The Surprisingly Dark History of Valentine’s Day You Never Knew

The colour red is associated with Valentine’s Day because it’s scientifically linked to passion and sexuality. But given what we now know of Valentine’s Day’s sinister history, we’re wondering if the association doesn’t have more to do with blood spatter.

History of Valentine's DayPhoto: Brent Hofacker/Shutterstock

Blood and Roses: The History of Valentine’s Day

Ah, Valentine’s Day. Such a glorious excuse to dwell on love and romance. But ironically, this day of roses, chocolates, and heart-shaped cards has a dark history. (Find out more Valentine’s Day facts that will truly surprise you.)

Valentine’s Day actually marks the date of the execution of St. Valentine by the Roman emperor Claudius II during the third century AD. And what was St. Valentine’s crime? The most popular theory holds that he’d been officiating at the weddings of soldiers, despite that marriage had been outlawed for them. Apparently, the emperor felt that love and romance made for weaker soldiers. (Make your sweetheart giggle on February 14 with these hilarious stories.)

Long before St. Valentine’s execution, February 14 had come to be associated with fertility—and blood. Between February 13 and 15, Romans celebrated the feast of Lupercalia by sacrificing a goat and a dog and then whipping naked women with the hides, all in the interest of making the women more fertile. In the fifth century AD, Pope Gelasius I outlawed Lupercalia and officially declared February 14 to be the feast of St. Valentine, or Valentine’s Day. (Check out the top 10 solo travel destinations for Valentine’s Day.)

As the years went on, Valentine’s Day may have become conflated with the Norman celebration of “Galatin’s Day,” according to NPR (Galatin referred to a “lover of women”). As such, by the time Geoffrey Chaucer wrote Parliament of Fowls, which referred to St. Valentine’s Day as the day when birds found their mates (late 14th century), St. Valentine’s Day had already entered the public consciousness as a day associated with love. By the late 16th century, William Shakespeare used a reference to St. Valentine’s Day to foreshadow Ophelia’s suicide in Hamlet.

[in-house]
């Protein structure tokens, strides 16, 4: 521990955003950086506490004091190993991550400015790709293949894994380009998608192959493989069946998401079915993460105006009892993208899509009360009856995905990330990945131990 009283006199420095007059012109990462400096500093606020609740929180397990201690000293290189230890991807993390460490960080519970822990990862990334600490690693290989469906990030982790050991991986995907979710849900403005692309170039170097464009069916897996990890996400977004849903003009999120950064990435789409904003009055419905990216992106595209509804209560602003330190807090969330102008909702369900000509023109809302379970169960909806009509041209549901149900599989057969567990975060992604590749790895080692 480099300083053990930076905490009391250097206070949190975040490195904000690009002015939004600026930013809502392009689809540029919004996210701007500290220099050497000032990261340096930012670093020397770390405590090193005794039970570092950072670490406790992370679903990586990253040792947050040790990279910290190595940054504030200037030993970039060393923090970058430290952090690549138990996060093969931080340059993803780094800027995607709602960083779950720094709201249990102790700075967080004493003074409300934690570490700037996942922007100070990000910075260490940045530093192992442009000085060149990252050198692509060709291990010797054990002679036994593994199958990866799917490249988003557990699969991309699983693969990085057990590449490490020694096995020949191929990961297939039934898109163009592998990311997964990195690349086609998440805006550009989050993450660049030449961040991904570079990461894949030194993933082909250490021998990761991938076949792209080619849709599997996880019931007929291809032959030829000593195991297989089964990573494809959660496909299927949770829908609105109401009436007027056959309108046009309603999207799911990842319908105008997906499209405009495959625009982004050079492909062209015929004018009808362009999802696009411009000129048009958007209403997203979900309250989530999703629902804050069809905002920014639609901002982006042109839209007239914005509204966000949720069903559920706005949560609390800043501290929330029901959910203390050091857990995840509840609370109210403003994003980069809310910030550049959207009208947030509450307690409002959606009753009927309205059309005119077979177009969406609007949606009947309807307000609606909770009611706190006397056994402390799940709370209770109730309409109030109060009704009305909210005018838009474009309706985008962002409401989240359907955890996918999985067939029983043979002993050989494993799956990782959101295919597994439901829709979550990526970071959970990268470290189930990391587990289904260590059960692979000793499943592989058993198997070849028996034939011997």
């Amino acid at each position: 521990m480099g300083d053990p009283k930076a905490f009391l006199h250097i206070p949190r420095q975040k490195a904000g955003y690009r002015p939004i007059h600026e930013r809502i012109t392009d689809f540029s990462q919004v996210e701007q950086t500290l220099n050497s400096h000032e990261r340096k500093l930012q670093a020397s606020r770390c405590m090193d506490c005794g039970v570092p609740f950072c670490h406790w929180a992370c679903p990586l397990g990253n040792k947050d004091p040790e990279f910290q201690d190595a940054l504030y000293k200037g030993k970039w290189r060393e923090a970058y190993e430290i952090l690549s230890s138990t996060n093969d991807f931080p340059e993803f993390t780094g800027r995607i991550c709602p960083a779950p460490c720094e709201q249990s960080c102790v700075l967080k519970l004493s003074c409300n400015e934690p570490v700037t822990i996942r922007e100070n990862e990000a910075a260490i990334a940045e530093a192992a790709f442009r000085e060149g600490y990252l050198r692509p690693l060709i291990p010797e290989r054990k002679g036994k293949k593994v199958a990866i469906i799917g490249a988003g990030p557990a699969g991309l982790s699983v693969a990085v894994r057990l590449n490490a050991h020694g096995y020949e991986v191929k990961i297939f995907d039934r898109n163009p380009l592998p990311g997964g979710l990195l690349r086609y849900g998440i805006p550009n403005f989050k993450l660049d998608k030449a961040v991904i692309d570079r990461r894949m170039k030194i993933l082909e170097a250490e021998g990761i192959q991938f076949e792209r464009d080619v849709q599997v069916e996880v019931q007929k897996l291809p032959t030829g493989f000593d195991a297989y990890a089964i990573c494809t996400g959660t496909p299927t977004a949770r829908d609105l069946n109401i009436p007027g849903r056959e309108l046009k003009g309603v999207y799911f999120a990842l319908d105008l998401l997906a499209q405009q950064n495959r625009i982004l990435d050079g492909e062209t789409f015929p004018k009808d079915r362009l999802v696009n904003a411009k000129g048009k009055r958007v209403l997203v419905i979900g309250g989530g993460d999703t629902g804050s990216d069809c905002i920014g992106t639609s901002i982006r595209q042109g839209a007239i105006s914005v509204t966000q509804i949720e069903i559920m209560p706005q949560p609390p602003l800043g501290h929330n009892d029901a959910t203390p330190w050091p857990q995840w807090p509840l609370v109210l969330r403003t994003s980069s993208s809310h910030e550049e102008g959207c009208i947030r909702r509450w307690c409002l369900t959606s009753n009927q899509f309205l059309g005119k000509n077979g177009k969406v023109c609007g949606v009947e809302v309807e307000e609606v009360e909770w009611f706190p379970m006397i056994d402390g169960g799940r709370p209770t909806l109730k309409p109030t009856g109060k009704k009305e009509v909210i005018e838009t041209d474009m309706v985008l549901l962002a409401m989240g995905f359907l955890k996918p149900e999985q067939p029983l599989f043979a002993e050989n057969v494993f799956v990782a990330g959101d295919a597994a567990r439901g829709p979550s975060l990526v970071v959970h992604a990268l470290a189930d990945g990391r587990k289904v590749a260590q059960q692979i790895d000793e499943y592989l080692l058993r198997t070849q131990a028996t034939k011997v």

Although Valentine’s Day continues to be associated with hearts and flowers, in the last century, it has also continued to be associated with blood spatter and murder. A few notable bloody Valentine’s Days include:

  • The Valentine’s Day Massacre of 1929.
  • The unsolved murder of young lovers Jesse McBane and Patricia Mann, which occurred on Valentine’s Day 1971.
  • The unsolved murder of teens Nicholas Kunselman and Stephanie Hart (who were dating) on Valentine’ Day 2000.
  • The murder by Oscar Pistorius of Reeva Steenkamp on Valentine’ Day 2013.
  • The murder-suicide of an elderly couple in Alabama on Valentine’ Day 2015.

But hey, we don’t want to kill the mood—so please, instead of thinking about Valentine’s Day’s surprisingly dark history, consider these wonderful Valentine’s Day gifts you can get for your boo, or what you can do for yourself on Valentine’s Day if you’re single.

Originally Published on Reader's Digest

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